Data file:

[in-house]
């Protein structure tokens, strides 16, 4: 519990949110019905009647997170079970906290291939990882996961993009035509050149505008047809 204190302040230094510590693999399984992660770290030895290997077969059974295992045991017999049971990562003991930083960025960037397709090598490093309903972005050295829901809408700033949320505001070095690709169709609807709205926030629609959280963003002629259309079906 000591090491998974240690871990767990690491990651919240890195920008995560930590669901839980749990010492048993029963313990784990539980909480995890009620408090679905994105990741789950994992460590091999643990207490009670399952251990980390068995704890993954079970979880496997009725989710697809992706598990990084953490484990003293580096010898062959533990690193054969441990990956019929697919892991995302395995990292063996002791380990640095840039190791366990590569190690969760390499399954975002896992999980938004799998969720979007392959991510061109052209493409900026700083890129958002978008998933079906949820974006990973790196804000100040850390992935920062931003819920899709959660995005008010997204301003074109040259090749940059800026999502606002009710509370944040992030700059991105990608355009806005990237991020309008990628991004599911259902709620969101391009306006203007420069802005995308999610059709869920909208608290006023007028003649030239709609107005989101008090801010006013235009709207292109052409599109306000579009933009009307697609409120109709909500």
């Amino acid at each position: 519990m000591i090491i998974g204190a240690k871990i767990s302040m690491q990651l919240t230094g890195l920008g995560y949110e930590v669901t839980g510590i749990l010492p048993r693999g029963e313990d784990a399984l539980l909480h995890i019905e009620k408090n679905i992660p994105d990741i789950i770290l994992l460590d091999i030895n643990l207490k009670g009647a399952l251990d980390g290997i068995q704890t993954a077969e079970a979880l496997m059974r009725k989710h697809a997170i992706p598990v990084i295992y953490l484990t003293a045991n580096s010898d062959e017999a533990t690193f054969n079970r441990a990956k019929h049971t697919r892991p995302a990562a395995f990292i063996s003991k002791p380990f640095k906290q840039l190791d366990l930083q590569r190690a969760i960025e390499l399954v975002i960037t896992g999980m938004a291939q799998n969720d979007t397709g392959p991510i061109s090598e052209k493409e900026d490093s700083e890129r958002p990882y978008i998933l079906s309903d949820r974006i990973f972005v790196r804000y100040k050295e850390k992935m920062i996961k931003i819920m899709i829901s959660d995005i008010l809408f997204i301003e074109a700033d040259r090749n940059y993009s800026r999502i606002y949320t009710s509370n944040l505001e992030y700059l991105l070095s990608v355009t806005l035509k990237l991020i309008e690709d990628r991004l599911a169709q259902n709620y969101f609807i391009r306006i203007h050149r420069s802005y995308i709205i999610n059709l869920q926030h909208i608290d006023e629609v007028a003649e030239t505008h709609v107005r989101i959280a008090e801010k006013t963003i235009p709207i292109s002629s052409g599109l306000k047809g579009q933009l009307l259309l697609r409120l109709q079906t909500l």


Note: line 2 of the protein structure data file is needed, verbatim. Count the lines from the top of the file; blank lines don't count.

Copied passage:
């Protein structure tokens, strides 16, 4: 519990949110019905009647997170079970906290291939990882996961993009035509050149505008047809 204190302040230094510590693999399984992660770290030895290997077969059974295992045991017999049971990562003991930083960025960037397709090598490093309903972005050295829901809408700033949320505001070095690709169709609807709205926030629609959280963003002629259309079906 000591090491998974240690871990767990690491990651919240890195920008995560930590669901839980749990010492048993029963313990784990539980909480995890009620408090679905994105990741789950994992460590091999643990207490009670399952251990980390068995704890993954079970979880496997009725989710697809992706598990990084953490484990003293580096010898062959533990690193054969441990990956019929697919892991995302395995990292063996002791380990640095840039190791366990590569190690969760390499399954975002896992999980938004799998969720979007392959991510061109052209493409900026700083890129958002978008998933079906949820974006990973790196804000100040850390992935920062931003819920899709959660995005008010997204301003074109040259090749940059800026999502606002009710509370944040992030700059991105990608355009806005990237991020309008990628991004599911259902709620969101391009306006203007420069802005995308999610059709869920909208608290006023007028003649030239709609107005989101008090801010006013235009709207292109052409599109306000579009933009009307697609409120109709909500």